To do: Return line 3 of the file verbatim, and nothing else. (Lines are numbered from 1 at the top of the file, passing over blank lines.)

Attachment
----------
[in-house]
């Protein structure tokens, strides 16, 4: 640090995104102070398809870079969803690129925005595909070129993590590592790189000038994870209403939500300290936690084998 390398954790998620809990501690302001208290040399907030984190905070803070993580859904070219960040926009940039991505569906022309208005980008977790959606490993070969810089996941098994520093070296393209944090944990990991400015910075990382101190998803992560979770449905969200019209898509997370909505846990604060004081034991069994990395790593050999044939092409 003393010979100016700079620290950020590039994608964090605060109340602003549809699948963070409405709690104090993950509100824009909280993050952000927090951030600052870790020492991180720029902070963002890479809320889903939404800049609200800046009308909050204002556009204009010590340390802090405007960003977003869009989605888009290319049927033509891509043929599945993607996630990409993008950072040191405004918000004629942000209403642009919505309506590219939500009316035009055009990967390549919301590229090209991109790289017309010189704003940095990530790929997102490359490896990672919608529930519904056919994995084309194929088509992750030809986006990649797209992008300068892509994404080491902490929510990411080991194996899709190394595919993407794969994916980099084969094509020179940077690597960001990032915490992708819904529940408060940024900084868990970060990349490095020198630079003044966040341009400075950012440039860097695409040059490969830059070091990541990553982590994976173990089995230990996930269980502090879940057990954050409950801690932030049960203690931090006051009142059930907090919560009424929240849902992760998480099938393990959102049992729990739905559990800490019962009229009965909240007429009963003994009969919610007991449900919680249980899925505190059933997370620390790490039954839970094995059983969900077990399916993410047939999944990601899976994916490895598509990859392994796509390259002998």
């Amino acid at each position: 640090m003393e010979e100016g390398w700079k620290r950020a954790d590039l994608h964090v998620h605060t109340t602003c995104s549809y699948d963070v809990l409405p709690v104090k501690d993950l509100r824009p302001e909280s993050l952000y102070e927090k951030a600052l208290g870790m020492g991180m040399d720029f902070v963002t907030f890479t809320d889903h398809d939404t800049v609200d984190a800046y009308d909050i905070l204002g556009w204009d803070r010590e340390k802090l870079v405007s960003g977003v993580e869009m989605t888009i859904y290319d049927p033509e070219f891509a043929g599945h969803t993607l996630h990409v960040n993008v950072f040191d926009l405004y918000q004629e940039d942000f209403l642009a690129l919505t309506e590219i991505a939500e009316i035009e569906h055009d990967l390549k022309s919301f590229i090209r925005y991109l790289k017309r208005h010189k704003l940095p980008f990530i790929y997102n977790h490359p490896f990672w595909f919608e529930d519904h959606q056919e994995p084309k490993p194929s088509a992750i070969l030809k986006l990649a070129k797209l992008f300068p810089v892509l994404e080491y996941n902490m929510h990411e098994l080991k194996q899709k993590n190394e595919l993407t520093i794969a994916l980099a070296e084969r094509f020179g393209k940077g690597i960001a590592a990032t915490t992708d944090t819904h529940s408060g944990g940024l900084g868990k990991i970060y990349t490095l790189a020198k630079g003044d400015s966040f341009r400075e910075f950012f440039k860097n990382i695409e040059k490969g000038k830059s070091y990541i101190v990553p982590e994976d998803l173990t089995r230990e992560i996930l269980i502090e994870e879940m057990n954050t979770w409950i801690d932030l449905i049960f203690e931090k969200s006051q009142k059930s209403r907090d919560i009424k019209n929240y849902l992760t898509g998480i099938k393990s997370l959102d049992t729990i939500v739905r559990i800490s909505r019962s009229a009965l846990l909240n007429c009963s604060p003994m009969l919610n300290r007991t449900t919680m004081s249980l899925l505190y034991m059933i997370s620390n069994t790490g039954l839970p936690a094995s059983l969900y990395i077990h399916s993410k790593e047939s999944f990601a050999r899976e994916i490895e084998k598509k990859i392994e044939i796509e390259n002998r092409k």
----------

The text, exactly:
């Amino acid at each position: 640090m003393e010979e100016g390398w700079k620290r950020a954790d590039l994608h964090v998620h605060t109340t602003c995104s549809y699948d963070v809990l409405p709690v104090k501690d993950l509100r824009p302001e909280s993050l952000y102070e927090k951030a600052l208290g870790m020492g991180m040399d720029f902070v963002t907030f890479t809320d889903h398809d939404t800049v609200d984190a800046y009308d909050i905070l204002g556009w204009d803070r010590e340390k802090l870079v405007s960003g977003v993580e869009m989605t888009i859904y290319d049927p033509e070219f891509a043929g599945h969803t993607l996630h990409v960040n993008v950072f040191d926009l405004y918000q004629e940039d942000f209403l642009a690129l919505t309506e590219i991505a939500e009316i035009e569906h055009d990967l390549k022309s919301f590229i090209r925005y991109l790289k017309r208005h010189k704003l940095p980008f990530i790929y997102n977790h490359p490896f990672w595909f919608e529930d519904h959606q056919e994995p084309k490993p194929s088509a992750i070969l030809k986006l990649a070129k797209l992008f300068p810089v892509l994404e080491y996941n902490m929510h990411e098994l080991k194996q899709k993590n190394e595919l993407t520093i794969a994916l980099a070296e084969r094509f020179g393209k940077g690597i960001a590592a990032t915490t992708d944090t819904h529940s408060g944990g940024l900084g868990k990991i970060y990349t490095l790189a020198k630079g003044d400015s966040f341009r400075e910075f950012f440039k860097n990382i695409e040059k490969g000038k830059s070091y990541i101190v990553p982590e994976d998803l173990t089995r230990e992560i996930l269980i502090e994870e879940m057990n954050t979770w409950i801690d932030l449905i049960f203690e931090k969200s006051q009142k059930s209403r907090d919560i009424k019209n929240y849902l992760t898509g998480i099938k393990s997370l959102d049992t729990i939500v739905r559990i800490s909505r019962s009229a009965l846990l909240n007429c009963s604060p003994m009969l919610n300290r007991t449900t919680m004081s249980l899925l505190y034991m059933i997370s620390n069994t790490g039954l839970p936690a094995s059983l969900y990395i077990h399916s993410k790593e047939s999944f990601a050999r899976e994916i490895e084998k598509k990859i392994e044939i796509e390259n002998r092409k």